Singapore’s economy expanded slightly less than expected in the fourth quarter of last year, according to official figures released on Monday, and the government maintained its prediction for annual growth of 0.5% to 2.5% this year.
“Singapore’s external demand outlook for 2023 has improved slightly. In particular, growth in China is projected to pick up in tandem with the faster-than-expected easing of its COVID-19 restrictions,” said Gabriel Lim, permanent secretary for trade and industry.
The fourth-quarter GDP expanded 2.1% year on year, according to the Ministry of Trade and Industry (MTI), slightly lower than the 2.2% growth in the government’s preliminary estimate due to weaker construction and service sector growth.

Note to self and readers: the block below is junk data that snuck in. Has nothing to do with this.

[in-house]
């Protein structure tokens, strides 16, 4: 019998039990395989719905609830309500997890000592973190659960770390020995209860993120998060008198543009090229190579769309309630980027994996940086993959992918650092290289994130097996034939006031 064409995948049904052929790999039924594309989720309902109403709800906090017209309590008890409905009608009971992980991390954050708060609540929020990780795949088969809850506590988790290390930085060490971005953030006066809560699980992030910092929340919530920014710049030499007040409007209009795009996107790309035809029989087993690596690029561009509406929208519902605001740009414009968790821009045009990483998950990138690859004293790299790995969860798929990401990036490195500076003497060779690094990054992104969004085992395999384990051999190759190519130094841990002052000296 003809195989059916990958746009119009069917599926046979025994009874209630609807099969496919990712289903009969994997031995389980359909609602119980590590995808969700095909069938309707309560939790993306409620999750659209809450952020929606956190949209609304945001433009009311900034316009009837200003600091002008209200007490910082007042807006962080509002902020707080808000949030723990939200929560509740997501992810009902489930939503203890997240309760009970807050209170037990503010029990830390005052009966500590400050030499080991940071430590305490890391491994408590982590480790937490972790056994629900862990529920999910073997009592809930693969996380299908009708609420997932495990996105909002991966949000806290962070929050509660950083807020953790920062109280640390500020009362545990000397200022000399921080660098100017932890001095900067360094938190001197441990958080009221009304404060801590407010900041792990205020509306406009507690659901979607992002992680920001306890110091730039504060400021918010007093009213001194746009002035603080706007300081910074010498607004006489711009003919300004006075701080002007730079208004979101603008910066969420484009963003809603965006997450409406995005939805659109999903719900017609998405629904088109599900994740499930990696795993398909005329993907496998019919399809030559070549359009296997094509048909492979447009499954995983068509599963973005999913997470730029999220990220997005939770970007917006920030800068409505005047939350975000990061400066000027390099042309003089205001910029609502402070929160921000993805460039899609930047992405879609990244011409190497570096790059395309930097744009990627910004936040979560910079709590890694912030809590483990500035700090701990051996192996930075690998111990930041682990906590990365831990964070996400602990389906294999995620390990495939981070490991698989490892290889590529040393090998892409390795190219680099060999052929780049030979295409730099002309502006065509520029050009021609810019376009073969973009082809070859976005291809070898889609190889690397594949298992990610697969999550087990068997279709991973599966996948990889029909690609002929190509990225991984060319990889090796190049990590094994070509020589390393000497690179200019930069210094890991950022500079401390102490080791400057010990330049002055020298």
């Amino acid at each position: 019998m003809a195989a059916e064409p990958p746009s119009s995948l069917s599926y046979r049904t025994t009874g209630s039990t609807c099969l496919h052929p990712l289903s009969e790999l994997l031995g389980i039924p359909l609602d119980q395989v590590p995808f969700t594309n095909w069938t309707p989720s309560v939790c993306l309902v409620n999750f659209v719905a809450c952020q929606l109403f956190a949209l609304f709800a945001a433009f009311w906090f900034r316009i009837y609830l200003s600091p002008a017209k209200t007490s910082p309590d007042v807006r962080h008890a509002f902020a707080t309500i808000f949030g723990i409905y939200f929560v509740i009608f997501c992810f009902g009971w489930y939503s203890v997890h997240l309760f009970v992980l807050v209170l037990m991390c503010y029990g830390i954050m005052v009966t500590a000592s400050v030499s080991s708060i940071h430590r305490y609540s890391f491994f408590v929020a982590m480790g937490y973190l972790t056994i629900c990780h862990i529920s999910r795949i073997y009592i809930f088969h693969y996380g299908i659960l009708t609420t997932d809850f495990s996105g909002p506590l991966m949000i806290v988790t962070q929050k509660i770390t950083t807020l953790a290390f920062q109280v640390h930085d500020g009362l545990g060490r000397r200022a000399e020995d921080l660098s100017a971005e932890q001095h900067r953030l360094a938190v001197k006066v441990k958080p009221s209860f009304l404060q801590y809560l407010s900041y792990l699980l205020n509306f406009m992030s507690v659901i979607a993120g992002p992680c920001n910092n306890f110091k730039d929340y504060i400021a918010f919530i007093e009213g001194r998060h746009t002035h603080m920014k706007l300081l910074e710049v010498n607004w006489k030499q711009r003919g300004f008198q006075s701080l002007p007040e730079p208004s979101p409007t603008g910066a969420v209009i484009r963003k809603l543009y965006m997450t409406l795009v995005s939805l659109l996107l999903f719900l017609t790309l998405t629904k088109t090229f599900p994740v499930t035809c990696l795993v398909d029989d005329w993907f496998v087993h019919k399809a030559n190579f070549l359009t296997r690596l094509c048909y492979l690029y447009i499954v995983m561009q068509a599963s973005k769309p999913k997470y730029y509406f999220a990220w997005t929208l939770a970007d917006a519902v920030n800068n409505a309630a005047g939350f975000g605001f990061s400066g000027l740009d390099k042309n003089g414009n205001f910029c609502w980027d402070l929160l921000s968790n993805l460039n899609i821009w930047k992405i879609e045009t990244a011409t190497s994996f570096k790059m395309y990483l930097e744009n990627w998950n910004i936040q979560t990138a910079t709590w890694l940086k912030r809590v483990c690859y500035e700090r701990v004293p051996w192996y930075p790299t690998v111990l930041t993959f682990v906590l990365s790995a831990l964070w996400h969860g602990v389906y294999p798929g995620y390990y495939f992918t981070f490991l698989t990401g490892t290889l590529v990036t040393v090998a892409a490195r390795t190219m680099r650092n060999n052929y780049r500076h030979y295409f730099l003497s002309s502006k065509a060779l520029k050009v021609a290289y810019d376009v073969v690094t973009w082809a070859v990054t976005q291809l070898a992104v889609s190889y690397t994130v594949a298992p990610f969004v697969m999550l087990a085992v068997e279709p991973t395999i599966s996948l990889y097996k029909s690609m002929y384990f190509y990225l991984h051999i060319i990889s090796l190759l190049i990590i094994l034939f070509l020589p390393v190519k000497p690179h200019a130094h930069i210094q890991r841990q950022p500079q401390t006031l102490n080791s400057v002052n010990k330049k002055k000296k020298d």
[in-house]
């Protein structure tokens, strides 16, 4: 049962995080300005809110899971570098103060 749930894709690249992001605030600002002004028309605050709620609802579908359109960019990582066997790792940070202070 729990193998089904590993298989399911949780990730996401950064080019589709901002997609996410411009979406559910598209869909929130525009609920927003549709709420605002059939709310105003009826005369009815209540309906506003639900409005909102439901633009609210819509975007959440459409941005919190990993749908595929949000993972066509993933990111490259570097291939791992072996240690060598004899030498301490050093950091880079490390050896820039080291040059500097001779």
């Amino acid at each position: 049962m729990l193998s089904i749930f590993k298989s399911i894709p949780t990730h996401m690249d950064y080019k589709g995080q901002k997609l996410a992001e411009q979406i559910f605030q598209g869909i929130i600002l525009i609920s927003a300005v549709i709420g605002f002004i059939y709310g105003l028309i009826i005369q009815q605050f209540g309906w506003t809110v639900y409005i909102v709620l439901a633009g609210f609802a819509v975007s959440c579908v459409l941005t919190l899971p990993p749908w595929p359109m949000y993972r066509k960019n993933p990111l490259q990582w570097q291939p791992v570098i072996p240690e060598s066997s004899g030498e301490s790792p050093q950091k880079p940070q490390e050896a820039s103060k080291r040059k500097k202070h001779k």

According to a Reuters survey, analysts projected a 2.3% gain.
GDP increased 3.6% year on year, compared to an early 3.8% forecast.
Singapore had eased most of the COVID-19 restrictions since April of last year, with major international events coming to the city-state, drawing visitors and companies. The remaining limitations will be lifted beginning Monday.
The Asian financial centre anticipates that the tourist sector will recover to pre-pandemic levels by 2024.
Singapore has seen some signs of pricing pressures lessening in recent months, although inflation remains high at above 5%.
The present monetary policy stance of the central bank remains appropriate, according to Edward Robinson, Deputy Managing Director of the Monetary Authority of Singapore. The next policy meeting is scheduled for April.